A. Yes. It can be, but I am a great believer in the sense that I have never gone posing for advertisements, except for the one I did for polio eradication campaign which was done for charity. People should realise that if they go on ads and if the particular person comes back to the side, he is not the same person. He can be the best cricketer in the world but if he thinks that he is better and bigger than others, then he has no place in my side, as far I am concerned. He can be the most brilliant cricketer in the side, but if he is not pulling with the team my doors are not open to him. Either I should go or he should go.

Q. You have such strong ideas obviously because you enjoy enough power as captain?

A. Not really. We have a few good selectors whom we can talk to. They are very understanding. Unfortunately one of our best selectors, Ranjan Madugalle pulled out of the committee. To analyse the game you have to be a good cricketer. I do not say I am the most popular person with the executive committee of our Cricket Board but some times when you do the right thing it makes you unpopular. But so long it is for the good of the country I am happy to do it. The essential thing is standing up and I do not want to be a coward any day.

Q. The perception world over is that the Sri Lankan team specially Sanath were tremendously lucky. Besides cricket have you acquired any magical powers?

A. Not really. We are (including Sanath) good Buddhists. We go to lot of religious places. We pray for protection not for anything else. We have been helped. It is like going to a temple. I visit Puttaparthi (in India) every year to see Sai Baba. I do not go there to pray for scoring more hundreds and win matches. The blessings for us, really matter.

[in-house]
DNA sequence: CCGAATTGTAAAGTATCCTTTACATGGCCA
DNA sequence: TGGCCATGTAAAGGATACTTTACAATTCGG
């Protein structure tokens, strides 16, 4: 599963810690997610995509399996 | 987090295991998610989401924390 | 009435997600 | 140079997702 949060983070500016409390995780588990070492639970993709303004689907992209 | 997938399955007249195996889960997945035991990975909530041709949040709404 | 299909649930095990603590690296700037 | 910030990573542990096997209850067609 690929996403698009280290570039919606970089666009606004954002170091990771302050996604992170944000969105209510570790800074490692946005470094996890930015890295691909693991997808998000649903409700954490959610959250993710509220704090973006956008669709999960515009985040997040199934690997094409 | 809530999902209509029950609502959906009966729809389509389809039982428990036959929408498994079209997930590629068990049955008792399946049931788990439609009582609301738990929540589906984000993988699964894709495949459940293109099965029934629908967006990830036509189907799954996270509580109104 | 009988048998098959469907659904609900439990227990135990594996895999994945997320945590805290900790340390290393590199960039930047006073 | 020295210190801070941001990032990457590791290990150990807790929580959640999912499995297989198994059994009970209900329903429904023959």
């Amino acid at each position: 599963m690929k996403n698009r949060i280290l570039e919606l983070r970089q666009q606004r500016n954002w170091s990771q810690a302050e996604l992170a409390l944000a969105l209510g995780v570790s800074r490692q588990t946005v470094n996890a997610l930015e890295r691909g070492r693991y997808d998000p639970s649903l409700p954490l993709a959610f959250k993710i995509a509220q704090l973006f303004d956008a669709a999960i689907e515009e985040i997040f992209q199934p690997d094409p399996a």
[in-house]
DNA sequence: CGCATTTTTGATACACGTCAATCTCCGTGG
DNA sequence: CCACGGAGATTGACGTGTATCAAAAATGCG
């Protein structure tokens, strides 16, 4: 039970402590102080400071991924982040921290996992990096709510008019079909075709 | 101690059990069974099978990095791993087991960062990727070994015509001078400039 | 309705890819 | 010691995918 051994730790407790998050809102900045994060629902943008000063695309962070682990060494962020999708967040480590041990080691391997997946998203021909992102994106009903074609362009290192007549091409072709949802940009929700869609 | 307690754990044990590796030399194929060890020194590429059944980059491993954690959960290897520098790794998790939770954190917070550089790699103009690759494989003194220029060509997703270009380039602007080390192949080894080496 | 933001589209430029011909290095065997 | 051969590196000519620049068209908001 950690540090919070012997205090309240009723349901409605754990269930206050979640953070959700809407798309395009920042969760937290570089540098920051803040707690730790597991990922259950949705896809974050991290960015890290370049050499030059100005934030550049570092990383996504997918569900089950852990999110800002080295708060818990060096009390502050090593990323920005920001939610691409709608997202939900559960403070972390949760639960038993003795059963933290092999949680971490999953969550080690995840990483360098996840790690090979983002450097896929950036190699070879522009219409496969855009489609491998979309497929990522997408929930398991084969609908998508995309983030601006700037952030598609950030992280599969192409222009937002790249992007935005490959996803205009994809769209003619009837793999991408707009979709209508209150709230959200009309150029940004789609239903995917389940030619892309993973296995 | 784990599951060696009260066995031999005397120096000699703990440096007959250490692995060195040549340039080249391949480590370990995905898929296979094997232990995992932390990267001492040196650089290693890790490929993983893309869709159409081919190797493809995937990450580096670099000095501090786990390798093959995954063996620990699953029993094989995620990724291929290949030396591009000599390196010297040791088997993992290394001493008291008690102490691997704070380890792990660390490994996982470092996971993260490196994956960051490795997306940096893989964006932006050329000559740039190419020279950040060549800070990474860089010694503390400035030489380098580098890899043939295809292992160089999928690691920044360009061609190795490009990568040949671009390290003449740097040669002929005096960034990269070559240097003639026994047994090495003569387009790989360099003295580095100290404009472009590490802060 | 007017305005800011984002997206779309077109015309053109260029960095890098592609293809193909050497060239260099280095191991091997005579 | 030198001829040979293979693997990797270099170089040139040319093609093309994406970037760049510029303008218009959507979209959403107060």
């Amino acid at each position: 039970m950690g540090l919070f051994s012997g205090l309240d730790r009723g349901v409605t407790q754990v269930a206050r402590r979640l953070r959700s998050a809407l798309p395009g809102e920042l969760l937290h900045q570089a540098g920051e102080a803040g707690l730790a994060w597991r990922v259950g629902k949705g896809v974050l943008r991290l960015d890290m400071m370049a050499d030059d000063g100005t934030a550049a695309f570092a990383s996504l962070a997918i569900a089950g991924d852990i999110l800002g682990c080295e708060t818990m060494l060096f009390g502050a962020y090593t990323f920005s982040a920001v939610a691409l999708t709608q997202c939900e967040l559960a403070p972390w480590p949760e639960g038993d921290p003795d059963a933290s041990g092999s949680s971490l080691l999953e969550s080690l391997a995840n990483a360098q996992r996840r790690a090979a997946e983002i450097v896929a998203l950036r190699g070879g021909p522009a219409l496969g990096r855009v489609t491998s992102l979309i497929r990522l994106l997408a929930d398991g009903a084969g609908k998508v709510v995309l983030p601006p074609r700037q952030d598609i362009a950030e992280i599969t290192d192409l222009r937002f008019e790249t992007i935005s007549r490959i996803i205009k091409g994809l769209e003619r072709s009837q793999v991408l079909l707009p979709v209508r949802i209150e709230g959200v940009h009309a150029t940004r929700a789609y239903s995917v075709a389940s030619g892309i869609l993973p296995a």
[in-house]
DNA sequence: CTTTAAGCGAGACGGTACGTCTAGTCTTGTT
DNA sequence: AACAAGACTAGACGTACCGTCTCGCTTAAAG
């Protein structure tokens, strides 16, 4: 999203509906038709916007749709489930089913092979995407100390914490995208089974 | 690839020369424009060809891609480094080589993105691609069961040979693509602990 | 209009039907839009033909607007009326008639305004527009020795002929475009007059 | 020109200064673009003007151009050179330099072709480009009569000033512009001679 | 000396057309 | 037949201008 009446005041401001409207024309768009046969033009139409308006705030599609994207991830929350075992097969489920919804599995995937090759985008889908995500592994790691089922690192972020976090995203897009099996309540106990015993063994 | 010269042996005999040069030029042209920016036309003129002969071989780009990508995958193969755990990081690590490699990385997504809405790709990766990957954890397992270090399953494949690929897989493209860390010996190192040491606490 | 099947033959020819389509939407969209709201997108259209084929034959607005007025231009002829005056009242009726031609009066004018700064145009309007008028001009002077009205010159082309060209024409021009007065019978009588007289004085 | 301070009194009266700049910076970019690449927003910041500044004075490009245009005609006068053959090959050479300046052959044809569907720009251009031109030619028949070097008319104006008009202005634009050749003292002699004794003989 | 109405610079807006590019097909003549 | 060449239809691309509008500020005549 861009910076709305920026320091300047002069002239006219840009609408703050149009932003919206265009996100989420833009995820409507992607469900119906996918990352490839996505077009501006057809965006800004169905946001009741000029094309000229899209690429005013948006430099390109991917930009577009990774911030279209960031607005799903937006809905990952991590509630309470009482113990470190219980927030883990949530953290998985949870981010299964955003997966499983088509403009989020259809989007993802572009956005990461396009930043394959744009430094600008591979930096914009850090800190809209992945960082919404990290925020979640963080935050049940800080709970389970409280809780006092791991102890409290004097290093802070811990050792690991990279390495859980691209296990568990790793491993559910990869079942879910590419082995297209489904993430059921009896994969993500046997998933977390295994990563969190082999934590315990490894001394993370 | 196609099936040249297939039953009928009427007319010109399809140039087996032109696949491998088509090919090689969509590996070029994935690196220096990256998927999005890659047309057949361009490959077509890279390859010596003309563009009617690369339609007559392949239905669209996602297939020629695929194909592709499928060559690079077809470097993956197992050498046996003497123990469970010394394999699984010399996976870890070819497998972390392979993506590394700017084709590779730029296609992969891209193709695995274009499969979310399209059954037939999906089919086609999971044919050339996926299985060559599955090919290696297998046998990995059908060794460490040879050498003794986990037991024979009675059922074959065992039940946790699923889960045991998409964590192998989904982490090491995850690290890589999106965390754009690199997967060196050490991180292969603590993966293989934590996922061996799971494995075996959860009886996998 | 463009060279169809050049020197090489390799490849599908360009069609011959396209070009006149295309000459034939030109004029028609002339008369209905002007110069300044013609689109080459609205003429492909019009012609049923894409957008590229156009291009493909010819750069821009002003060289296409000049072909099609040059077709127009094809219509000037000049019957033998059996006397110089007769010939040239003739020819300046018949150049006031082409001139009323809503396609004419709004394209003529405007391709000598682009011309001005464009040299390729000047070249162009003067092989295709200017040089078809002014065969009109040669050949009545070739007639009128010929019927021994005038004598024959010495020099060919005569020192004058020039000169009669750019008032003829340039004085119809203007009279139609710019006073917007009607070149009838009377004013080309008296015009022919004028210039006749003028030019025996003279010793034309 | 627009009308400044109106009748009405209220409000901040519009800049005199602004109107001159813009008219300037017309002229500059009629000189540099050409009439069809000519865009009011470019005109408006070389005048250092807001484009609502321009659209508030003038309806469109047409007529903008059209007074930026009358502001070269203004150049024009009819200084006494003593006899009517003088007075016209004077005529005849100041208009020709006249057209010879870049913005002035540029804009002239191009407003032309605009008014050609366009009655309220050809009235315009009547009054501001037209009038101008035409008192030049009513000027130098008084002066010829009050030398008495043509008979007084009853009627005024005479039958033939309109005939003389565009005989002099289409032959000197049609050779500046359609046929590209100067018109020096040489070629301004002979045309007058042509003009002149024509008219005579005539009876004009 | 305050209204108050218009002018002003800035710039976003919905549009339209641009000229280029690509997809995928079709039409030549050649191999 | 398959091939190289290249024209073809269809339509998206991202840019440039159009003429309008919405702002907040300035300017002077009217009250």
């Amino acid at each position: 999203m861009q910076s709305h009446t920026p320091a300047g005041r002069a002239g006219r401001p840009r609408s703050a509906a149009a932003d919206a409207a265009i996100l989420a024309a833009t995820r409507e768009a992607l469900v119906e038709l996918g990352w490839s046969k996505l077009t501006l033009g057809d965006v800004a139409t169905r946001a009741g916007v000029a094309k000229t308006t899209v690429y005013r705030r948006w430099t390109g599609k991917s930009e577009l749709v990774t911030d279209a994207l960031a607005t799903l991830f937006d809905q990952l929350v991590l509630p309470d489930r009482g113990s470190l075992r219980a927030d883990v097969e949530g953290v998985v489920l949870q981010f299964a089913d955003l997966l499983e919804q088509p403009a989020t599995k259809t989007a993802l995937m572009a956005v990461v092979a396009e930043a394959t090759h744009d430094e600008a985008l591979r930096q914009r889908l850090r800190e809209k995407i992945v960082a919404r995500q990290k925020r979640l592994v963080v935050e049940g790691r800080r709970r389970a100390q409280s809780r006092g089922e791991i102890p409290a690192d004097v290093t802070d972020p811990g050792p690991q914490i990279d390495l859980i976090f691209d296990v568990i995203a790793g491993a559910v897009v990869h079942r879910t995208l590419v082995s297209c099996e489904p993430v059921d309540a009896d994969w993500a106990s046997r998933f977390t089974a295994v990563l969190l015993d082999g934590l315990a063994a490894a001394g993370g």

Q. Also there is the aura of mystique attached to Sanath touching or feeling some object in his pocket every time he faced a ball. Is it a talisman or something?

A. No. It is like many players kissing their bats and feeling helmets. So many things you get used to.

Q. Coming back to the Indian tour do you think that the pitches are going to be different now that India too is running short of spinners?

A. I hope so. We are also struggling with the spin attack. We have only Muthiah Muralidharan and Dharmasena with us. We don’t have a single left arm spinner or a leg spinner to back the team. But we have five to six fast bowlers. I think it will be a good competition if pitches helped fast bowlers.

Q. Do you think the Indian team in terms of motivation and commitment specially after their last Sri Lankan tour will be different?

A. They must be determined to beat us in India especially. We do not go there to lose. It can happen. But we will play positive cricket. I am not saying that we are going to thrash India, I am a real fool to say that. If Sachin comes to Sri Lanka and says that he is going to thrash Sri Lanka, he is a fool. You can’t say that. The game has changed. We will do our best to beat India. We know it will be very tough.

Q. After Sri Lanka’s success there is a clamour specially in India to bring in foreign coaches and fitness specialists. There were reports that some of Sachin’s requests in this regard have not been accepted by the Indian Board. Do you think the appointment of foreign coach and physio helped you?

A. Yes. No doubt about that. Specially about the fitness part of it. Bruce has been very closely working with the younger ones. I do not know whether he has any say in the selection committee. But being an outsider he does not have any interest with the clubs and schools. But if I have to analyse the best thing happened is Alex Cantouri. He has done a great job.

Q. In comparison to your team the Indian team is not known to follow a strict regime of diet or fitness. Do you think this approach is right? Even in terms of diet, I understand that the Indian players have no particular regime?

A. We won’t have a diet like that. The night before the match, we all get together have dinner and discuss the match and players problems. But our cultures are different.

Q. But fitness has nothing to do with cultures?

A. Fitness is important whether you are an Indian or Sri Lankan. That is what Alex has done to us.

Q. Also don’t you think that being a small country, it is easy for you to provide round the year physical training for your players. Whereas India, being a huge country, it is difficult.

A. Yes I understand that this is of the biggest problems India is facing.